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The New Tax Form

It may not be the same for you but the year’s two worst occasions for me are paying insurance coverage in April and completing the tax return form in late September.

The two have little in common. The one really amounts to little more than closing one’s eyes, taking a deep breath and in the long ago days, signing a cheque. Completing the tax return form represents something entirely different.

There is always the fear that something has been overlooked, a significant receipt that has gone astray, a payment either in or out which had somehow not been properly recorded – so that finalising the return was inevitably put off until it could be put off no longer. 

And then there was the unavoidable, as I then believed, trip to the BURS office to hand over the Return plus supporting documents.

For years I had been providing support receipts to back up expenditure claims until I was told that there was no need to do so as BURS would make it known if it ever wished to have a look-see. Strange that it had never bothered to tell me.

But the corollary is that all papers pertaining to tax returns need to be kept for five years.

Or is it 10? But then the end of September mass move to the BURS office must surely be, one of the more remarkable events of the Gaborone calendar year.

For a start, the new BURS office is situated in what must be the worst possible place in the entire city. It is approached, and then left, with real difficulty. 

Its pot holed car park which is empty for most of the year, is now crammed with vehicles. 

It remains a surprise that the gents who control so many of the city’s car parks are yet to realise that a killing is to be made there by charging, say P5 or P10 for a parking space for some desperate returnee. 

And then the poor soul gets into the appropriate building and joins what he hopes might be the appropriate queue. It often isn’t; then discovers the mistake and seeks out the correct one which he/she joins at the end, being down the corridor, down the staircase, out of the doorway and half way back to the place where the car had been left.  It will be, inevitably a long wait and the prospect is so awful that the temptation is to give up and come back the next day.

Save that the next day is bound to be even worse.


other options are to see if some unusually kind friend further along the queue, would agree to submit your return with theirs, or to offer, say P50 to someone willing to do the same job.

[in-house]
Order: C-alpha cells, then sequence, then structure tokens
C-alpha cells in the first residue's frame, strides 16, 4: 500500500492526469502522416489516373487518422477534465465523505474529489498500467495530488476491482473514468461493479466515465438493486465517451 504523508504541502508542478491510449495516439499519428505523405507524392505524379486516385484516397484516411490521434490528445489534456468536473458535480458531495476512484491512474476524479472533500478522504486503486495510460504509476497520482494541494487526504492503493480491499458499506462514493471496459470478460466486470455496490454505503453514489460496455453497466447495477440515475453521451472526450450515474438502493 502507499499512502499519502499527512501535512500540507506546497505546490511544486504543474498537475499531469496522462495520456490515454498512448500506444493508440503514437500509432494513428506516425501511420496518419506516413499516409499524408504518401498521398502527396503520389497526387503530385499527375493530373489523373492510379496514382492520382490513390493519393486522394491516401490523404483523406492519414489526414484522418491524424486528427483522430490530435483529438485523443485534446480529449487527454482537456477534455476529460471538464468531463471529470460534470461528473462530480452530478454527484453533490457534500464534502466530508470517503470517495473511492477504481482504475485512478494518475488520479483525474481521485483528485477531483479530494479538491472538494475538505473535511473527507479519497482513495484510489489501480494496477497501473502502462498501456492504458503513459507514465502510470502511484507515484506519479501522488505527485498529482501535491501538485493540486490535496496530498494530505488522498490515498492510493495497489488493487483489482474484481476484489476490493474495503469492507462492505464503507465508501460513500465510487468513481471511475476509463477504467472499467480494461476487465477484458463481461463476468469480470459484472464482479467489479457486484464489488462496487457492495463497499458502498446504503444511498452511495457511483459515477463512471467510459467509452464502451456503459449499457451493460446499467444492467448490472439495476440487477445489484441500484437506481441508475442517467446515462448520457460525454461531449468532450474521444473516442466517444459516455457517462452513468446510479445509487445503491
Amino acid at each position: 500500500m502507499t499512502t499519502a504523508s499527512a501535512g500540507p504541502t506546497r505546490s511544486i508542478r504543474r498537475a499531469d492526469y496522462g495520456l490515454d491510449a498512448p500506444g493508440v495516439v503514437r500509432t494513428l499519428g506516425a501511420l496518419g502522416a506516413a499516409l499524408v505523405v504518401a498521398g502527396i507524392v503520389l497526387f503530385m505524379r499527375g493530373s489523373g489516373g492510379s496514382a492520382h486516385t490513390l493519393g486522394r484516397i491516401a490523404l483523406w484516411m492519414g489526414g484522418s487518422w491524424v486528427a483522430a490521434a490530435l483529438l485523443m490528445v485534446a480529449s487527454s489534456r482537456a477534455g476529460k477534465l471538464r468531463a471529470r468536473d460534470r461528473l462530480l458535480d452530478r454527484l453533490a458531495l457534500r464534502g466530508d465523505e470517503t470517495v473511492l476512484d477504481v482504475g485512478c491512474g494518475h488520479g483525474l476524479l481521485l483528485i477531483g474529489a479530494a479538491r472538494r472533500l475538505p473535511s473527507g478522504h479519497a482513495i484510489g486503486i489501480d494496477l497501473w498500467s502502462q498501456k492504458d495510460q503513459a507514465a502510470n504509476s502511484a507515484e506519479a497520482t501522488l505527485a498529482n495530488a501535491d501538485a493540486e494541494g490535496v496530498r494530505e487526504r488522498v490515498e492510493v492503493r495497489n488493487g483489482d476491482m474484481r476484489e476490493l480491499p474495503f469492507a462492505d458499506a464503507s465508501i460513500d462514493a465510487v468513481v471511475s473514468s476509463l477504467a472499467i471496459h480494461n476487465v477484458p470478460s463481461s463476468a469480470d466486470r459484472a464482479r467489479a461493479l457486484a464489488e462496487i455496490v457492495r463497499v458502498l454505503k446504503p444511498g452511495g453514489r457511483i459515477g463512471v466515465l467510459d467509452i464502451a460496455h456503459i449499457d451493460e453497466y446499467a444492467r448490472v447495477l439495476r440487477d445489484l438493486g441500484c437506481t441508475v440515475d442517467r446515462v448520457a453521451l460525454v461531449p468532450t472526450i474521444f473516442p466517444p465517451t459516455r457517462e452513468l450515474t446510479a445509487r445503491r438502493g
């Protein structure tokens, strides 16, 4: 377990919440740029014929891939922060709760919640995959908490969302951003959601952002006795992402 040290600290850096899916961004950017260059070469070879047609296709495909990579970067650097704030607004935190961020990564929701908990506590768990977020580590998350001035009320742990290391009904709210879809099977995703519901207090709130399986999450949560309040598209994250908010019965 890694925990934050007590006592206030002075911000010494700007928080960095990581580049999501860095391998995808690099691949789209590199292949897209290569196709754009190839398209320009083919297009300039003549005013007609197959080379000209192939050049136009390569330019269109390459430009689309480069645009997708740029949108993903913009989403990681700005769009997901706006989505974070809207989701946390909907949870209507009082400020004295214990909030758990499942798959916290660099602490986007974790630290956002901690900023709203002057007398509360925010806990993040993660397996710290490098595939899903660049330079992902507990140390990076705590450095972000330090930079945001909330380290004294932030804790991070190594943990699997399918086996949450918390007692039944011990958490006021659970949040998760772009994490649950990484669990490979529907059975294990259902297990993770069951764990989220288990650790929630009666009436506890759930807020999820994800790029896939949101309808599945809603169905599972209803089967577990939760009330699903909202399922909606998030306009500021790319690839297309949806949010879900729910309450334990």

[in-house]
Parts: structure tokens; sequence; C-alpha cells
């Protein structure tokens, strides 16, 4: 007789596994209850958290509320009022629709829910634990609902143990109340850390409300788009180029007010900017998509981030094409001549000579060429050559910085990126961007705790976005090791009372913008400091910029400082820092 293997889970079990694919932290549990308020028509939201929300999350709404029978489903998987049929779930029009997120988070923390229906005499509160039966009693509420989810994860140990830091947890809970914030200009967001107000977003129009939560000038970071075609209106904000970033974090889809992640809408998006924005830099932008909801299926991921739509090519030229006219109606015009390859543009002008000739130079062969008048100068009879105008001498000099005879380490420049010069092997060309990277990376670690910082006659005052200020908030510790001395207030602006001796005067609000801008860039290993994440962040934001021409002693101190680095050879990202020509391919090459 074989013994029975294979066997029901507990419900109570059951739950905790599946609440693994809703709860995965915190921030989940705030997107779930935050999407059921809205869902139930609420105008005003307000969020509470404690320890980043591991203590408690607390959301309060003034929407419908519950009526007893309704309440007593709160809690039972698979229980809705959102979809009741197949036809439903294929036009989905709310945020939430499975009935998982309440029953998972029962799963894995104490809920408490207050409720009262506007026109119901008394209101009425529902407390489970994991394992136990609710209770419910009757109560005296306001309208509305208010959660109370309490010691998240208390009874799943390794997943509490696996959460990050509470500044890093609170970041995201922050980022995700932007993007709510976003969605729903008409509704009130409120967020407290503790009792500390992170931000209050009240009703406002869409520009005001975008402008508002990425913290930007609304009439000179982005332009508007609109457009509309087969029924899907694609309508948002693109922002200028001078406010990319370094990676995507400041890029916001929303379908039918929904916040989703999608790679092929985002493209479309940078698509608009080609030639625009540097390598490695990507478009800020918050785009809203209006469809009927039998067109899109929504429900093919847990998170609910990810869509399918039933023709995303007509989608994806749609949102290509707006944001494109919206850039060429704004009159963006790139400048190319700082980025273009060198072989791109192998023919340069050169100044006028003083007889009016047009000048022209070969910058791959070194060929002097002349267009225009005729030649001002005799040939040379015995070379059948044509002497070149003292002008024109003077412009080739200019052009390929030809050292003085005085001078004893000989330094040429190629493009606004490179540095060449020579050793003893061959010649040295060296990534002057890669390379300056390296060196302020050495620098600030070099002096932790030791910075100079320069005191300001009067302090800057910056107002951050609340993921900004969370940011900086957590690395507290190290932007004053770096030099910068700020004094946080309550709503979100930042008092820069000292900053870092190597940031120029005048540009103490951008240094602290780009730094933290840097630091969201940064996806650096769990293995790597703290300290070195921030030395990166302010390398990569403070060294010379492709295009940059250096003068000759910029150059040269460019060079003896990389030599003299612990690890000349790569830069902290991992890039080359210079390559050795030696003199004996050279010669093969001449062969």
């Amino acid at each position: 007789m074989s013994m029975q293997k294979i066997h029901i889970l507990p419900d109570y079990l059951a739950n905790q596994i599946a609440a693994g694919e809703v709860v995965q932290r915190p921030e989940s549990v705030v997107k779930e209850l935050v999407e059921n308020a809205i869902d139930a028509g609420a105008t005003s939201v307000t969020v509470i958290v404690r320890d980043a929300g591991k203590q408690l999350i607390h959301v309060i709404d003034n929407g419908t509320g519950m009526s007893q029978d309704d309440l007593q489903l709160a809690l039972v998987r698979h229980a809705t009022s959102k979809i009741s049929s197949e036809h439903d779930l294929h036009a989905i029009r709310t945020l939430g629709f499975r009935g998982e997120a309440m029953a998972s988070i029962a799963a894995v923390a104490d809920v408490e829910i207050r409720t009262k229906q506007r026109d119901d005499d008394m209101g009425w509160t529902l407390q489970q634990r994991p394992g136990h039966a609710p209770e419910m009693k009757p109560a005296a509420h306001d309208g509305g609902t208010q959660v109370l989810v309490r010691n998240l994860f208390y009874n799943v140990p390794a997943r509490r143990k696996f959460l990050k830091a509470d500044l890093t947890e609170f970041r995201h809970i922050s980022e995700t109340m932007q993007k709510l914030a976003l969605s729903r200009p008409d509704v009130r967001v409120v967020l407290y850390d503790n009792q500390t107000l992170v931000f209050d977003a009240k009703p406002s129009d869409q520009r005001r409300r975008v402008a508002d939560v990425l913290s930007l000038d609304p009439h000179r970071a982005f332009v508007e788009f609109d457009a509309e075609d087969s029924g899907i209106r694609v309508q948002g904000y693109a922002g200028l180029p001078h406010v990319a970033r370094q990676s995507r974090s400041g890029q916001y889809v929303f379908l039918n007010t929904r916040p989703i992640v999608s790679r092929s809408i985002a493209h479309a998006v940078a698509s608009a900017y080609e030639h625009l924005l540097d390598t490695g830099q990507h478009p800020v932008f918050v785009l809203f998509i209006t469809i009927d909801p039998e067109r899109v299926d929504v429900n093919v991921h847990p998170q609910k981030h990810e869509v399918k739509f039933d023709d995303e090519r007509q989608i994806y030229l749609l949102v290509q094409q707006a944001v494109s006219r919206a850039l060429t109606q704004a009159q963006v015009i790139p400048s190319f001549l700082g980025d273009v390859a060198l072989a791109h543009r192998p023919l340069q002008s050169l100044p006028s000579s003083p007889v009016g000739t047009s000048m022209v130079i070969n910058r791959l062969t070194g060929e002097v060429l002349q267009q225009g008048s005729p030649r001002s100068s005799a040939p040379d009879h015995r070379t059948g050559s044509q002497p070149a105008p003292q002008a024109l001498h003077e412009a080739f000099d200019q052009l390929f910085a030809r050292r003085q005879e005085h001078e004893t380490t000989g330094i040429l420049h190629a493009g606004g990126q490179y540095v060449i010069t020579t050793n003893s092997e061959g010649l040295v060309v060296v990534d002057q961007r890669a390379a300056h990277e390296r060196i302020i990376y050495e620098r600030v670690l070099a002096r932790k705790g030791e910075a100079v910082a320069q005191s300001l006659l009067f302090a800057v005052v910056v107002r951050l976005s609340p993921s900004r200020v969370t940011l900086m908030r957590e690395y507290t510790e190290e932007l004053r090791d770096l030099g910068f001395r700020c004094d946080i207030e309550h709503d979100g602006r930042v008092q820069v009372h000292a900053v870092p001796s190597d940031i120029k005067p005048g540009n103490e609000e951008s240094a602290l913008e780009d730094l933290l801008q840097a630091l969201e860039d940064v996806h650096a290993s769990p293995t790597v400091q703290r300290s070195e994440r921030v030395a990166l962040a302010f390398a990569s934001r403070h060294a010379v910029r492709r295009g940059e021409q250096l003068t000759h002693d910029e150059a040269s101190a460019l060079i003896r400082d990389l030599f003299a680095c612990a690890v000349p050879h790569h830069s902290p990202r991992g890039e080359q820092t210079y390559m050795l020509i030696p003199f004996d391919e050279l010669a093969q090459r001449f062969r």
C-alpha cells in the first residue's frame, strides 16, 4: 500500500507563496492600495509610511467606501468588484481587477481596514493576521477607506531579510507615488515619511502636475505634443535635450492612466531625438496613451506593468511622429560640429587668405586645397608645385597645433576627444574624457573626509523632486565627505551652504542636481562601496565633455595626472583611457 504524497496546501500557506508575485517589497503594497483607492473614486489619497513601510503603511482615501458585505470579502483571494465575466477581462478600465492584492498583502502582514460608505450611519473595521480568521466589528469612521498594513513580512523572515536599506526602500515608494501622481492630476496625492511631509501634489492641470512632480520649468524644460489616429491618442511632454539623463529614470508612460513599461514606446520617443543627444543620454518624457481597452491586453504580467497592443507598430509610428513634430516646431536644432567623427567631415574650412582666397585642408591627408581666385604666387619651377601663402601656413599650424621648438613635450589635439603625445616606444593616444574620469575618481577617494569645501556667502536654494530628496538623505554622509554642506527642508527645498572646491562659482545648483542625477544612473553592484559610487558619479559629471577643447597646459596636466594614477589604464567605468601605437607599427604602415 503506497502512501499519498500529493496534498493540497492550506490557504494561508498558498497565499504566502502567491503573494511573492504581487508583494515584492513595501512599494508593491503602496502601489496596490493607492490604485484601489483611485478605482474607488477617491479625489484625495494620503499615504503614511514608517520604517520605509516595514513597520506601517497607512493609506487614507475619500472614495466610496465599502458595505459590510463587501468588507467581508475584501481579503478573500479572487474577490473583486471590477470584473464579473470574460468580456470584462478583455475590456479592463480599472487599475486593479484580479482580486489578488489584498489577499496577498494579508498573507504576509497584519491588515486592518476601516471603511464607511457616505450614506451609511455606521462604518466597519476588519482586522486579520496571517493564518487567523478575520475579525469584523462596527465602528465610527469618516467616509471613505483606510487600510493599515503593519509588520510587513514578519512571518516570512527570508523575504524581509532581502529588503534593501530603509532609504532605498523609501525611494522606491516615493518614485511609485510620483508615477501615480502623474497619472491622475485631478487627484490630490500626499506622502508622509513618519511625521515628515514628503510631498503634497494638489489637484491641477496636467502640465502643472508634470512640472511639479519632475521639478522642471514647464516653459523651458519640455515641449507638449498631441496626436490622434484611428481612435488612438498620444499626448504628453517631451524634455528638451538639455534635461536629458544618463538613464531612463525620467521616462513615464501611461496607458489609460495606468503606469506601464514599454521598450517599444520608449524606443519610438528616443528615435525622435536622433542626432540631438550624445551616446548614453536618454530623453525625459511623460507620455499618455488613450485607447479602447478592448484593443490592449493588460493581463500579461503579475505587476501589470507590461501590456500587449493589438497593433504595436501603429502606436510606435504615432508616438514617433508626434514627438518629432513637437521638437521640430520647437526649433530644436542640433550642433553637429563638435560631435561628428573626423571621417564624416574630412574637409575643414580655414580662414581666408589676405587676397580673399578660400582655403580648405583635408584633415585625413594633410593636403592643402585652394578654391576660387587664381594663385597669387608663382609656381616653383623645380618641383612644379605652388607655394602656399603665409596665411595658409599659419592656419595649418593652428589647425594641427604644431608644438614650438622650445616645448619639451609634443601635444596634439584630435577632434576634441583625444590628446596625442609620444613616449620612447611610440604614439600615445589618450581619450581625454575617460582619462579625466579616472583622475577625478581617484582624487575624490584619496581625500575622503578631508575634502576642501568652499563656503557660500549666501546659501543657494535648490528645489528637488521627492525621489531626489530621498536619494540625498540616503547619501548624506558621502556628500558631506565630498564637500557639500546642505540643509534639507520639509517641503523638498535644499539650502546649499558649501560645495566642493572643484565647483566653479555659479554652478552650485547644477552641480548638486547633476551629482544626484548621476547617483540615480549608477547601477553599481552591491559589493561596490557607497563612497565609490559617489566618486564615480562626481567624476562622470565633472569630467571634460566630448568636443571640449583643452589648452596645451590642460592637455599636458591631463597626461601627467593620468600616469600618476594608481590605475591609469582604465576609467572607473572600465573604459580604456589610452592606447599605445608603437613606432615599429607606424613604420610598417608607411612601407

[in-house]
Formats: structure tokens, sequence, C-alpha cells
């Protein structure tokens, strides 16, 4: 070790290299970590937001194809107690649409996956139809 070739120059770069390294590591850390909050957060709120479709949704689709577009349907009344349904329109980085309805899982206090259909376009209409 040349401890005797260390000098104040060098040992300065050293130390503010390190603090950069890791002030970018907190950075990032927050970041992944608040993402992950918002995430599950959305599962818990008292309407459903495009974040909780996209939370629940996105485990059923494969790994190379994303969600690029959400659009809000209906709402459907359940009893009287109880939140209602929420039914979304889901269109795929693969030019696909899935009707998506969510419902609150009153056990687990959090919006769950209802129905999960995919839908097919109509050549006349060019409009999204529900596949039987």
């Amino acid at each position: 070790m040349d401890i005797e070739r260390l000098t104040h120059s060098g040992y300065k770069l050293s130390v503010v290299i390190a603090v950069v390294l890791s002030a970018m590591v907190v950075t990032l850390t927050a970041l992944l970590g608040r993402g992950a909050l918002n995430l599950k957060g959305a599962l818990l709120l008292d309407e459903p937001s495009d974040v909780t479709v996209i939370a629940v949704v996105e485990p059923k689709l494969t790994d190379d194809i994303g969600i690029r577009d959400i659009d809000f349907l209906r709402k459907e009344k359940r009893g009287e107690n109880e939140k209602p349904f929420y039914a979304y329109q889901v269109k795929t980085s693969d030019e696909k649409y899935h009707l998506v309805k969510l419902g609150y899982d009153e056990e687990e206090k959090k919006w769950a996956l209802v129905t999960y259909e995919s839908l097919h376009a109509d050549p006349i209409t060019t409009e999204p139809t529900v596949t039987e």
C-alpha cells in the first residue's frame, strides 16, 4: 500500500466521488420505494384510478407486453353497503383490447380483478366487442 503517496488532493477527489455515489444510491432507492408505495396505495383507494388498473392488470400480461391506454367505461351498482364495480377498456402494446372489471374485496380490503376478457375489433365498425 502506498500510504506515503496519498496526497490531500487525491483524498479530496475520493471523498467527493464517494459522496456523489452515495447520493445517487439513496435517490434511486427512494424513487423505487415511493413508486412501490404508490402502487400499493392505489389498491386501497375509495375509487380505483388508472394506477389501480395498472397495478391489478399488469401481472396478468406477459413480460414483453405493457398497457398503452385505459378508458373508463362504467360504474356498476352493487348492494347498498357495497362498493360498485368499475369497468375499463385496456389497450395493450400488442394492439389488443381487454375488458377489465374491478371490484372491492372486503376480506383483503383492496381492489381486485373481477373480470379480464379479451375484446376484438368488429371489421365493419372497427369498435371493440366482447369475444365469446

But that’s risky, for obvious reasons.  But this year, BURS has multiplied the agony by coming up with a newly designed form which, for the first time, can be electronically scanned. 

This form is absolutely not intended to be customer friendly. Over many years, I had just about managed to master the old form. 

But now came this new monster. The assumption would be that when authority of whatever kind is tempted to make such dramatic changes it will do so carefully, step by step, testing each proposed change and finding out what will work and what won’t. 

The new requirement that thebes , and not just Pula, should be included for the first time did make me wonder if BURS had ever bothered to do this. Can it really be so important that 47 thebe be recorded, rather than, say 13 thebe.

Okay. With, say, 150,000 tax payers, the thebes will add up. But doesn’t their inclusion make the scanning  process that much more difficult? But then when it came to sending in my return by registered post – I can no longer take that queue -  I found that, unlike the old form, the new one had omitted the where-to-return-your-Form to-BURS-address which couldn’t be much more basic.

So I conclude when BURS discovers that this new form is giving them greater problems than it had previously experienced, it will come up with yet another prototype. 

 In the meanwhile, it has helpfully been holding workshops to advise people how to cope with this new form and have again been placing staff in key locations to receive and advise people on their tax returns.

I marveled at the huge queue at Gaborone’s Riverwalk on Tuesday afternoon last week. Those joining the end must have brought sleeping bags and mattresses in the hope that by Thursday at the least, they might be near the front.

But by Thursday and Friday, the queue must have gone around the block! To BURS, this kind of response may suggest that the system is working well. 

The more obvious conclusion is that it is not working at all and needs to be quickly re-thought.

Etcetera II



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